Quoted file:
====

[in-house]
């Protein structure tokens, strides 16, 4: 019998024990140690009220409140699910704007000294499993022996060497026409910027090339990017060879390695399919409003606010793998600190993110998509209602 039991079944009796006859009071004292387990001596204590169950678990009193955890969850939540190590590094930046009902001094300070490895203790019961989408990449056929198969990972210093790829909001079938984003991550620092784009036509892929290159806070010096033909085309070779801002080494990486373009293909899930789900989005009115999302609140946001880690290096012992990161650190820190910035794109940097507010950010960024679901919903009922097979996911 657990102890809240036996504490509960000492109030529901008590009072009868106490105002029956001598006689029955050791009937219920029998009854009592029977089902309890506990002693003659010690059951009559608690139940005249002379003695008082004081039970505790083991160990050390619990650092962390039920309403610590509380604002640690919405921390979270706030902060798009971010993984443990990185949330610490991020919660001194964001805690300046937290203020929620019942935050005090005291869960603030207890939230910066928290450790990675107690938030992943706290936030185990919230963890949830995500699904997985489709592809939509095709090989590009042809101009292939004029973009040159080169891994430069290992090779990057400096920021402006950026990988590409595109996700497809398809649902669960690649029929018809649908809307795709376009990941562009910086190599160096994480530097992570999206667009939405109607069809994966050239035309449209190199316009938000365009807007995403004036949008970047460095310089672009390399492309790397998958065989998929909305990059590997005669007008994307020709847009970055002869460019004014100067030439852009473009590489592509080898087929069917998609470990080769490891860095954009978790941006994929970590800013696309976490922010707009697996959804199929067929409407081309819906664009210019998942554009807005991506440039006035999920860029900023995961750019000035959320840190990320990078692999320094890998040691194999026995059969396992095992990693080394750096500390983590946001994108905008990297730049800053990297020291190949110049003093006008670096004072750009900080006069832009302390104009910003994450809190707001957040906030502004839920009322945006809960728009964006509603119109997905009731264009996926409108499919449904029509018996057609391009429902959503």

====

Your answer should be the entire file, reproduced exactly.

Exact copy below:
[in-house]
């Protein structure tokens, strides 16, 4: 019998024990140690009220409140699910704007000294499993022996060497026409910027090339990017060879390695399919409003606010793998600190993110998509209602 039991079944009796006859009071004292387990001596204590169950678990009193955890969850939540190590590094930046009902001094300070490895203790019961989408990449056929198969990972210093790829909001079938984003991550620092784009036509892929290159806070010096033909085309070779801002080494990486373009293909899930789900989005009115999302609140946001880690290096012992990161650190820190910035794109940097507010950010960024679901919903009922097979996911 657990102890809240036996504490509960000492109030529901008590009072009868106490105002029956001598006689029955050791009937219920029998009854009592029977089902309890506990002693003659010690059951009559608690139940005249002379003695008082004081039970505790083991160990050390619990650092962390039920309403610590509380604002640690919405921390979270706030902060798009971010993984443990990185949330610490991020919660001194964001805690300046937290203020929620019942935050005090005291869960603030207890939230910066928290450790990675107690938030992943706290936030185990919230963890949830995500699904997985489709592809939509095709090989590009042809101009292939004029973009040159080169891994430069290992090779990057400096920021402006950026990988590409595109996700497809398809649902669960690649029929018809649908809307795709376009990941562009910086190599160096994480530097992570999206667009939405109607069809994966050239035309449209190199316009938000365009807007995403004036949008970047460095310089672009390399492309790397998958065989998929909305990059590997005669007008994307020709847009970055002869460019004014100067030439852009473009590489592509080898087929069917998609470990080769490891860095954009978790941006994929970590800013696309976490922010707009697996959804199929067929409407081309819906664009210019998942554009807005991506440039006035999920860029900023995961750019000035959320840190990320990078692999320094890998040691194999026995059969396992095992990693080394750096500390983590946001994108905008990297730049800053990297020291190949110049003093006008670096004072750009900080006069832009302390104009910003994450809190707001957040906030502004839920009322945006809960728009964006509603119109997905009731264009996926409108499919449904029509018996057609391009429902959503």